curs_getstr(3x) — Linux manual page


curs_getstr(3X)                                          curs_getstr(3X)

NAME         top

       getstr, getnstr, wgetstr, wgetnstr, mvgetstr, mvgetnstr,
       mvwgetstr, mvwgetnstr - accept character strings from curses
       terminal keyboard

SYNOPSIS         top

       #include <curses.h>

       int getstr(char *str);
       int getnstr(char *str, int n);
       int wgetstr(WINDOW *win, char *str);
       int wgetnstr(WINDOW *win, char *str, int n);

       int mvgetstr(int y, int x, char *str);
       int mvwgetstr(WINDOW *win, int y, int x, char *str);
       int mvgetnstr(int y, int x, char *str, int n);
       int mvwgetnstr(WINDOW *win, int y, int x, char *str, int n);

DESCRIPTION         top

       The function getstr is equivalent to a series of calls to getch,
       until a newline or carriage return is received (the terminating
       character is not included in the returned string).  The resulting
       value is placed in the area pointed to by the character pointer
       str, followed by a NUL.

       The getnstr function reads from the stdscr default window.  The
       other functions, such as wgetnstr, read from the window given as
       a parameter.

       getnstr reads at most n characters, thus preventing a possible
       overflow of the input buffer.  Any attempt to enter more
       characters (other than the terminating newline or carriage
       return) causes a beep.  Function keys also cause a beep and are

       The user's erase and kill characters are interpreted:

       •   The erase character (e.g., ^H) erases the character at the
           end of the buffer, moving the cursor to the left.

           If keypad mode is on for the window, KEY_LEFT and
           KEY_BACKSPACE are both considered equivalent to the user's
           erase character.

       •   The kill character (e.g., ^U) erases the entire buffer,
           leaving the cursor at the beginning of the buffer.

       Characters input are echoed only if echo is currently on.  In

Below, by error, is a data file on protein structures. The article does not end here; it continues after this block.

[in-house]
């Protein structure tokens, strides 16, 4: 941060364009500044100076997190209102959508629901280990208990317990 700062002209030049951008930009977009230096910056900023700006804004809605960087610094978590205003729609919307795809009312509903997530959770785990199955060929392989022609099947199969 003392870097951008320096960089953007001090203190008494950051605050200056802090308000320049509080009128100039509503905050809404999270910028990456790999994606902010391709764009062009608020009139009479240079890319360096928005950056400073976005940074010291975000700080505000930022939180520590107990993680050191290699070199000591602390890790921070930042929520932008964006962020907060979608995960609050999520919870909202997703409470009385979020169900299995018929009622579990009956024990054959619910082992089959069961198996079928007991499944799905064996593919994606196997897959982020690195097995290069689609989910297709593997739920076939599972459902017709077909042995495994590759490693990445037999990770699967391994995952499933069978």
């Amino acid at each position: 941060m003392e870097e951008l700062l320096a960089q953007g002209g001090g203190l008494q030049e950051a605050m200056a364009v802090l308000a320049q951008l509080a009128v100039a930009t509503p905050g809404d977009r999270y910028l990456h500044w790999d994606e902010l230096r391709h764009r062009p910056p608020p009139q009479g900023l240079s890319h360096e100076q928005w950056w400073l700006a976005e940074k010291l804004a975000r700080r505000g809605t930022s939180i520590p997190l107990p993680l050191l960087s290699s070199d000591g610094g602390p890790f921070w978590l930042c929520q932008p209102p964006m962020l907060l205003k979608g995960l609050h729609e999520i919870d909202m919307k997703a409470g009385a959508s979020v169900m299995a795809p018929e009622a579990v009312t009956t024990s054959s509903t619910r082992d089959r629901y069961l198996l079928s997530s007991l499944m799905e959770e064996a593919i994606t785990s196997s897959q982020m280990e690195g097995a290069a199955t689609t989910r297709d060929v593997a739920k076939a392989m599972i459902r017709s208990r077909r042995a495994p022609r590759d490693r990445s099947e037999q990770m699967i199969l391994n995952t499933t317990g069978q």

that case, backspace is echoed as deletion of the previous
       character (typically a left motion).

RETURN VALUE         top

       All routines return the integer ERR upon failure and an OK (SVr4
       specifies only “an integer value other than ERR”) upon successful

       X/Open defines no error conditions.

       In this implementation, these functions return an error if the
       window pointer is null, or if its timeout expires without having
       any data.

       This implementation provides an extension as well.  If a SIGWINCH
       interrupts the function, it will return KEY_RESIZE rather than OK
       or ERR.

       Functions with a “mv” prefix first perform a cursor movement
       using wmove, and return an error if the position is outside the
       window, or if the window pointer is null.

NOTES         top

       Note that getstr, mvgetstr, and mvwgetstr may be macros.

PORTABILITY         top

       These functions are described in the XSI Curses standard, Issue
       4.  They read single-byte characters only.  The standard does not
       define any error conditions.  This implementation returns ERR if
       the window pointer is null, or if the lower-level wgetch(3X) call
       returns an ERR.

       SVr3 and early SVr4 curses implementations did not reject
       function keys; the SVr4.0 documentation claimed that “special
       keys” (such as function keys, “home” key, “clear” key, etc.) are
       “interpreted”, without giving details.  It lied.  In fact, the
       “character” value appended to the string by those implementations
       was predictable but not useful (being, in fact, the low-order
       eight bits of the key's KEY_ value).

       The functions getnstr, mvgetnstr, and mvwgetnstr were present but
       not documented in SVr4.

       X/Open Curses, Issue 5 (2007) stated that these functions “read
       at most n bytes” but did not state whether the terminating NUL is
       counted in that limit.  X/Open Curses, Issue 7 (2009) changed
       that to say they “read at most n-1 bytes” to allow for the
       terminating NUL.  As of 2018, some implementations do, some do